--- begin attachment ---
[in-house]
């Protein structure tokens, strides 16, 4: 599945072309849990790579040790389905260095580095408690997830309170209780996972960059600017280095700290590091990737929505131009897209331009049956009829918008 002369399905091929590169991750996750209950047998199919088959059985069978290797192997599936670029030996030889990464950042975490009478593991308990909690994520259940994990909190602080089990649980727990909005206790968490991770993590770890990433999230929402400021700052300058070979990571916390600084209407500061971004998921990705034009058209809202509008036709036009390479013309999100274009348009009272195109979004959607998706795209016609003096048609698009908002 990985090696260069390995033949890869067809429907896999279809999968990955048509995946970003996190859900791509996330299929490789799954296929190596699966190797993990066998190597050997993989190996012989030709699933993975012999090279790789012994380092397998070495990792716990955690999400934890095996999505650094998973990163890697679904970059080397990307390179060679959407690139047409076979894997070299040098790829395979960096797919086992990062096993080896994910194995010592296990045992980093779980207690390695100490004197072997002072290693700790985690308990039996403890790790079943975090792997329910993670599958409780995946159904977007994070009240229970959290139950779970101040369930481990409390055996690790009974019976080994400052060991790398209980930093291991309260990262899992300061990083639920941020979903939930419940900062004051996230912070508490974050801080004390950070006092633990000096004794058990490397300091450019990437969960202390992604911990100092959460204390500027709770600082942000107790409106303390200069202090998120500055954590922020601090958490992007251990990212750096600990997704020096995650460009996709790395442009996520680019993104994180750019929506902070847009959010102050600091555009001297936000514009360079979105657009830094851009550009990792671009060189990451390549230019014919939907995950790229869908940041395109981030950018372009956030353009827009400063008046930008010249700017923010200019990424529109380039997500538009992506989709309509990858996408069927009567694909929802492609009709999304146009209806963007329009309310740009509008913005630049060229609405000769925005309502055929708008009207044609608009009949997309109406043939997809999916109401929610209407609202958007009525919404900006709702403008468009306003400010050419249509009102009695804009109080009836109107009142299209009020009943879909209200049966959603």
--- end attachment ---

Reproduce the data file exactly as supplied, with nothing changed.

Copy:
[in-house]
């Protein structure tokens, strides 16, 4: 599945072309849990790579040790389905260095580095408690997830309170209780996972960059600017280095700290590091990737929505131009897209331009049956009829918008 002369399905091929590169991750996750209950047998199919088959059985069978290797192997599936670029030996030889990464950042975490009478593991308990909690994520259940994990909190602080089990649980727990909005206790968490991770993590770890990433999230929402400021700052300058070979990571916390600084209407500061971004998921990705034009058209809202509008036709036009390479013309999100274009348009009272195109979004959607998706795209016609003096048609698009908002 990985090696260069390995033949890869067809429907896999279809999968990955048509995946970003996190859900791509996330299929490789799954296929190596699966190797993990066998190597050997993989190996012989030709699933993975012999090279790789012994380092397998070495990792716990955690999400934890095996999505650094998973990163890697679904970059080397990307390179060679959407690139047409076979894997070299040098790829395979960096797919086992990062096993080896994910194995010592296990045992980093779980207690390695100490004197072997002072290693700790985690308990039996403890790790079943975090792997329910993670599958409780995946159904977007994070009240229970959290139950779970101040369930481990409390055996690790009974019976080994400052060991790398209980930093291991309260990262899992300061990083639920941020979903939930419940900062004051996230912070508490974050801080004390950070006092633990000096004794058990490397300091450019990437969960202390992604911990100092959460204390500027709770600082942000107790409106303390200069202090998120500055954590922020601090958490992007251990990212750096600990997704020096995650460009996709790395442009996520680019993104994180750019929506902070847009959010102050600091555009001297936000514009360079979105657009830094851009550009990792671009060189990451390549230019014919939907995950790229869908940041395109981030950018372009956030353009827009400063008046930008010249700017923010200019990424529109380039997500538009992506989709309509990858996408069927009567694909929802492609009709999304146009209806963007329009309310740009509008913005630049060229609405000769925005309502055929708008009207044609608009009949997309109406043939997809999916109401929610209407609202958007009525919404900006709702403008468009306003400010050419249509009102009695804009109080009836109107009142299209009020009943879909209200049966959603």